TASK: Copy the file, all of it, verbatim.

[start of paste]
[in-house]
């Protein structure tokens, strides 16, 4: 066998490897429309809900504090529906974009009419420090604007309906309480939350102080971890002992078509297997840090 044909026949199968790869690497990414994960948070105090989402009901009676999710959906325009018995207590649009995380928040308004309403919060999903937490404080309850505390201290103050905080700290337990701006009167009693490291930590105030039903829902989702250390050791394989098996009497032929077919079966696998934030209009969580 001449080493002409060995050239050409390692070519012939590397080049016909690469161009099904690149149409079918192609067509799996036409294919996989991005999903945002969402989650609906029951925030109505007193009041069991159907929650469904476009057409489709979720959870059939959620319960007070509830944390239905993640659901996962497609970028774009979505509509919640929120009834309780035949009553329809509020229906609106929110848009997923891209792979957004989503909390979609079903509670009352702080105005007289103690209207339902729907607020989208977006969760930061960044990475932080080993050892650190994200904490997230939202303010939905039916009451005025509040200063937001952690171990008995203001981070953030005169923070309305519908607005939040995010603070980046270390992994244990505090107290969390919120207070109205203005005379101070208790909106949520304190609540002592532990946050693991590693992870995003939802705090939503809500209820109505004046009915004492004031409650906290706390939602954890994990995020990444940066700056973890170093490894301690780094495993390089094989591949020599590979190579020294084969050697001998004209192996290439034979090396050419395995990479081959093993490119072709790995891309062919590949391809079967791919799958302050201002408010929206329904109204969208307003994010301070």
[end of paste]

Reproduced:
[in-house]
């Protein structure tokens, strides 16, 4: 066998490897429309809900504090529906974009009419420090604007309906309480939350102080971890002992078509297997840090 044909026949199968790869690497990414994960948070105090989402009901009676999710959906325009018995207590649009995380928040308004309403919060999903937490404080309850505390201290103050905080700290337990701006009167009693490291930590105030039903829902989702250390050791394989098996009497032929077919079966696998934030209009969580 001449080493002409060995050239050409390692070519012939590397080049016909690469161009099904690149149409079918192609067509799996036409294919996989991005999903945002969402989650609906029951925030109505007193009041069991159907929650469904476009057409489709979720959870059939959620319960007070509830944390239905993640659901996962497609970028774009979505509509919640929120009834309780035949009553329809509020229906609106929110848009997923891209792979957004989503909390979609079903509670009352702080105005007289103690209207339902729907607020989208977006969760930061960044990475932080080993050892650190994200904490997230939202303010939905039916009451005025509040200063937001952690171990008995203001981070953030005169923070309305519908607005939040995010603070980046270390992994244990505090107290969390919120207070109205203005005379101070208790909106949520304190609540002592532990946050693991590693992870995003939802705090939503809500209820109505004046009915004492004031409650906290706390939602954890994990995020990444940066700056973890170093490894301690780094495993390089094989591949020599590979190579020294084969050697001998004209192996290439034979090396050419395995990479081959093993490119072709790995891309062919590949391809079967791919799958302050201002408010929206329904109204969208307003994010301070």